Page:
Blake's New Jerusalem

Artist: Tim Blake
Label: Egg
Catalog#: 90 288
Format: Vinyl
Country: France
Released: 1978
A1 Song For A New Age 5:00
A2 Lighthouse 6:45
A3 Generator (Laserbeam) 3:46
A4 Passage Sur La Cité (Des Révélations) 7:30

Synthesizer [Mini Moog] - Jean-Philippe Rykiel

B Blake's New Jerusalem 16:13

Lyrics By - William Blake
Synthesizer [Mini Moog] - Jean-Philippe Rykiel


Artwork By [Cover Art] - Doris Rutzel
Artwork By [Graphics & Cover Supervision] - Brigitte Perron
Engineer [Additional Engineering At L'aquarium] - Dominique Blanc-Francard
Engineer [Additional Engineering At Ridge Farm] - Dave Stewart
Engineer [Additional Engineering At Ridge Farm] - Simon Heyworth
Engineer [Additional Engineering At Studio Barclay] - Gerhard Lehner
Engineer [Additional Engineering At Studio Barclay] - Pierre Dobler
Executive Producer - Fabrice Cuitad
Other [Electro Magnetic Radiation] - Patrice Warrener
Other [Galactic Space Crew] - David Id
Other [Galactic Space Crew] - Loïc Staub
Other [Recording Equipment Hire] - Phil Newell
Photography [Cover Photo] - Philippe Denis
Synthesizer [Ems Custom Synthesizers, Roland 100 System, Mini Moog, Arp Omni, Korg Polyphonic Ensemble], Guitar [Ovation & Glissandoz], Vocals, Performer, Written-by, Composed By, Recorded By, Engineer - Tim Blake
Technician [Turbo Sound P. A. System] - Tony Andrews


Includes a black and white insert sheet with lyrics and credits.
Recorded spring to summer full moons - 1978 at Ridge Farm - Capel - Sussex - England and Studio Barclay - Paris.
"Blake's New Jerusalem" is based on the poem "Jerusalem" by William Blake (died in 1878).
℗ 1978 Barclay
Distribution C.P.F. Barclay

Strawberry Bricks Entry:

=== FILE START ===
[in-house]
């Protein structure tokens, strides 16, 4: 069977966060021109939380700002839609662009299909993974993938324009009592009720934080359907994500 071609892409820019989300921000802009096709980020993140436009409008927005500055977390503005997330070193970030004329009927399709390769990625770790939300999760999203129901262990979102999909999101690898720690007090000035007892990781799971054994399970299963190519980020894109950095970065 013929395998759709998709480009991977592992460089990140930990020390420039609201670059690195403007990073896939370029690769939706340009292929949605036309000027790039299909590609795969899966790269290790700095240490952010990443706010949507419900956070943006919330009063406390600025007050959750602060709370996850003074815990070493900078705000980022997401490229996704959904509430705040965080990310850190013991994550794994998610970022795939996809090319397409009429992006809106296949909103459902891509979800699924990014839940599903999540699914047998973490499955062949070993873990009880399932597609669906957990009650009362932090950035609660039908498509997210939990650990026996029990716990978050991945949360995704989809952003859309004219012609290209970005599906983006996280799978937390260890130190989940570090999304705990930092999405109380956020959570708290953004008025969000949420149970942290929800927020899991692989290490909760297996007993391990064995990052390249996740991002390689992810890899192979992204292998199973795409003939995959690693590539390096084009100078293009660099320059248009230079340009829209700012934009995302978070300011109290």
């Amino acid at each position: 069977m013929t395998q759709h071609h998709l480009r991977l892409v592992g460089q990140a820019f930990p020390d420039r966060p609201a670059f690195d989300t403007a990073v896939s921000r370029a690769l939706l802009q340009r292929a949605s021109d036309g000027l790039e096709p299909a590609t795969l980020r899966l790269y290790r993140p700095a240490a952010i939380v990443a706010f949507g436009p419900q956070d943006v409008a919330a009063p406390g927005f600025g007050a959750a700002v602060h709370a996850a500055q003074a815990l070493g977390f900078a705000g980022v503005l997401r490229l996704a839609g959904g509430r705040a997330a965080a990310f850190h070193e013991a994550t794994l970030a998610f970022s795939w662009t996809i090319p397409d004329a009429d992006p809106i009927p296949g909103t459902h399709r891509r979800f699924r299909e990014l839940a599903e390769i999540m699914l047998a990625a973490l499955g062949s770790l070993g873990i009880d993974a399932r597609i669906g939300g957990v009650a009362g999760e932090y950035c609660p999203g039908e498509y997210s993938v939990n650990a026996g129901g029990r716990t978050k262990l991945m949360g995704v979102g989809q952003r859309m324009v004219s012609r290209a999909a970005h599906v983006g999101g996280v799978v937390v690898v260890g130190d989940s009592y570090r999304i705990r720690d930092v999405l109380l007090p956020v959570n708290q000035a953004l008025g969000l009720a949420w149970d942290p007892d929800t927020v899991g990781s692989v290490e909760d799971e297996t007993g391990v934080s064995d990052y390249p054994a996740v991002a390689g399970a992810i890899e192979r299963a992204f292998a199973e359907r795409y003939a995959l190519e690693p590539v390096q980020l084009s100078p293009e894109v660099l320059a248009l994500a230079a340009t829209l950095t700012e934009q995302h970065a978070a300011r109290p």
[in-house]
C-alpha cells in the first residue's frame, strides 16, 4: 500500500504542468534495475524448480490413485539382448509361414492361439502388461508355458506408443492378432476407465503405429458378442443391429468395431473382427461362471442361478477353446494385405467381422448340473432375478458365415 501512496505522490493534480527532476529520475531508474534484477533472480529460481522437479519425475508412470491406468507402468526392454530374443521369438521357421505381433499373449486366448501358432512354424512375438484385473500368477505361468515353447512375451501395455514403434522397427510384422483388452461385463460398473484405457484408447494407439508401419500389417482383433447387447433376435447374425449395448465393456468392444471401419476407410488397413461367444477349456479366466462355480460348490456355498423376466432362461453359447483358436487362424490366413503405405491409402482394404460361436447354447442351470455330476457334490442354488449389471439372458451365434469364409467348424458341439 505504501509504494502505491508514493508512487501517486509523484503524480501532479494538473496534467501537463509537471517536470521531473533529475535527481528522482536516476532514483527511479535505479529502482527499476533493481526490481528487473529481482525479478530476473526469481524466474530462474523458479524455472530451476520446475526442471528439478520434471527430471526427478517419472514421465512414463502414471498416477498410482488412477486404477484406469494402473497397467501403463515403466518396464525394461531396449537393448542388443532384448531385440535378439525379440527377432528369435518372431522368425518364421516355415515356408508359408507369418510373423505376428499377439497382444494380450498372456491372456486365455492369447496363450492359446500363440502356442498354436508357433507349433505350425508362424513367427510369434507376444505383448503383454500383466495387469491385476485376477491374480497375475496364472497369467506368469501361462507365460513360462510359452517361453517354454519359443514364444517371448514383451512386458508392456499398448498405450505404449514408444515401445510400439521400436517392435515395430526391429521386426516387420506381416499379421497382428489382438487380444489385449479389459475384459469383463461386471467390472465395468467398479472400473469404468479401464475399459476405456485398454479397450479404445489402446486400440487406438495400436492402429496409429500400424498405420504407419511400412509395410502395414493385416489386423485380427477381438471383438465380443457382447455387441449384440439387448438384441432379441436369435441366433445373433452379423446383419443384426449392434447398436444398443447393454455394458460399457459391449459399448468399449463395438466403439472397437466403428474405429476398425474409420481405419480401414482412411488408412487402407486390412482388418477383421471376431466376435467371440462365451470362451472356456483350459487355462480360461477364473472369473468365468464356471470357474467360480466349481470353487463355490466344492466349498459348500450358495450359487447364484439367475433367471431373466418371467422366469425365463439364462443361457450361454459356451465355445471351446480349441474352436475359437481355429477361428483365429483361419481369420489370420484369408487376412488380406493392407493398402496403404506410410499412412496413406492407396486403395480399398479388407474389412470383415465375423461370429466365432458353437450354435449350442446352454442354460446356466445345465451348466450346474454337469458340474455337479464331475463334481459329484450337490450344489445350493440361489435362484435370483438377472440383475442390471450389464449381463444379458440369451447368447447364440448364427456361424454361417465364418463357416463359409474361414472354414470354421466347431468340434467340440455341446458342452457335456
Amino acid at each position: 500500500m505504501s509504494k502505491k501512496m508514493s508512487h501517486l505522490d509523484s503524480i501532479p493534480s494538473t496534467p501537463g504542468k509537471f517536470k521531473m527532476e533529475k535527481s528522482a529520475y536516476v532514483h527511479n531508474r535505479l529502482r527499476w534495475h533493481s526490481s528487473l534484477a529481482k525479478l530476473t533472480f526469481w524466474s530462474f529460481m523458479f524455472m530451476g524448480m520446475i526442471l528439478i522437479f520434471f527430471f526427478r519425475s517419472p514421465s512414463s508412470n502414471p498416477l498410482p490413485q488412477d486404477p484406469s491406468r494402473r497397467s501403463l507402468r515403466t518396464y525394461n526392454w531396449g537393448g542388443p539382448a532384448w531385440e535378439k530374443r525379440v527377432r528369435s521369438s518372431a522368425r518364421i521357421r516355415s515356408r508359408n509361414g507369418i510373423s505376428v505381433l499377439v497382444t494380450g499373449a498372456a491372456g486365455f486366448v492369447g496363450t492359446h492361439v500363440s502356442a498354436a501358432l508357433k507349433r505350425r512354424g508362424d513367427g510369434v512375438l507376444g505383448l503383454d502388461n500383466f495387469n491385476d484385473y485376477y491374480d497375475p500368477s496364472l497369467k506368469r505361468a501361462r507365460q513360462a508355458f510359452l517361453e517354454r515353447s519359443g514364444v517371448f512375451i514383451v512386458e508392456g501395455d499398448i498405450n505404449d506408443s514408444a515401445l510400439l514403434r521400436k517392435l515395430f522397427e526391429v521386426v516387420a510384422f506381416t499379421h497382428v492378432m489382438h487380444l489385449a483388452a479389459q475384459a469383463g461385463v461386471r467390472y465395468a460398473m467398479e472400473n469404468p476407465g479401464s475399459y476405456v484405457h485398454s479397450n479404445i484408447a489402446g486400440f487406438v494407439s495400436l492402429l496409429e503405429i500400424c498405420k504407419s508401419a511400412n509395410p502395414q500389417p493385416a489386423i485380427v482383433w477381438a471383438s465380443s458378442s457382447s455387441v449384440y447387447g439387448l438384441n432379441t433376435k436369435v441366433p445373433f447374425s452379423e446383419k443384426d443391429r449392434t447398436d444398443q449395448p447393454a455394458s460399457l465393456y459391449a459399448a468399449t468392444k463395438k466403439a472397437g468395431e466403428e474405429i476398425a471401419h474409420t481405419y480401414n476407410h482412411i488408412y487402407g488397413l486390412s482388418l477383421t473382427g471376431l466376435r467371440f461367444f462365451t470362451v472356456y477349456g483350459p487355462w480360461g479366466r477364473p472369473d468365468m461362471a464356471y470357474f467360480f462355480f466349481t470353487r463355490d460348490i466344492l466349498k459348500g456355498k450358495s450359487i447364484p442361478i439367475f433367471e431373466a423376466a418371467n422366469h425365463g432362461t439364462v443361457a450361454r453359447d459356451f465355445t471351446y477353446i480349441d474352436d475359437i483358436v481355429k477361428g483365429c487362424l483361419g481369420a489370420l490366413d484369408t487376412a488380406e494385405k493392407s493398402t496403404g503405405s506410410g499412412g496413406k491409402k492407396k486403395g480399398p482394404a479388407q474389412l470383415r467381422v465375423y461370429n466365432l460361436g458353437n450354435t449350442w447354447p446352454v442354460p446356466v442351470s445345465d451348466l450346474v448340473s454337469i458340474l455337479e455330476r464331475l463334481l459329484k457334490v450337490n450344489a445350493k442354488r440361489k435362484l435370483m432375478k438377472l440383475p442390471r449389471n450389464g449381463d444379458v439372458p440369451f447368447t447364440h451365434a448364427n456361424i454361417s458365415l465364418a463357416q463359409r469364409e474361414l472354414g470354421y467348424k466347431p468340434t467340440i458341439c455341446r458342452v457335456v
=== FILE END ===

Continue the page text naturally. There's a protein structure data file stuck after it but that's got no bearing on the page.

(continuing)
Tim Blake was ousted from Gong following the completion of their Radio Gnome Invisible trilogy in 1974. After a solo recording contract with Virgin stalled, Blake found himself back in France, near penniless and homeless. He then teamed up with light artist Patrice Warrener to help pilot the Crystal Machine into what was perhaps the first full-on laser light show experience. The duo presented the production at a couple of weeklong residencies in Paris in 1975, before eventually taking the extravaganza to Britain in 1976. Blake then secured a recording contract with Barclay Records progressive imprint, Egg. His first release, Crystal Machine, was a compilation of live recordings from 1976 and 1977 that provides a sterling example of his electronic technique; however, the album suffered from a less than stellar recording. Released the following year, Blake's New Jerusalem is a better representation of his art. Blake's synthesizer music was contemporaneous of the times, including with the works of the so-called Berlin School. But rather than purely instrumental vignettes, his studio recordings are more song-based, with Blake even taking a crack at vocals on a few tracks. The excellent "Song for a New Age" is exactly that, while the quicker tempo of "Generator (Laserbeam)" has a more modern slant. The lengthy "Passage Sur La Cité (Des Révélations)" reveals a stirring combination. Under a pulsing sequenced rhythm, Blake's bubbling and burbling synthesizers provide texture, while the Minimoog takes the lead; there's even a modicum of glissando guitar thrown in for good measure. The second side is encompassed by "Blake's New Jerusalem," perhaps the most fully-realized presentation of Blake's considerable talent on the synthesizer. Although there's a hippie vibe throughout, the album gives clear insight into his contribution to the Gong sound and his much-underrated skill as a writer. In fact, "Lighthouse" would have fit perfectly on any of the albums during Gong's trilogy era. The album also features Jean-Philippe Rykiel as a guest artist; the French synthesist would form a long relationship with Blake, and with Warrener and the Crystal Machine in tow, they would hit the road again in 1978, playing throughout Europe and Japan. (An unreleased album, Waterfalls In Space, was produced the same year.) However, when the expensive production eventually landed in 1979 (after an appearance at that year's Glastonbury Festival), Blake then turned to full-time work with his old Ladbroke Grove mates, Hawkwind.
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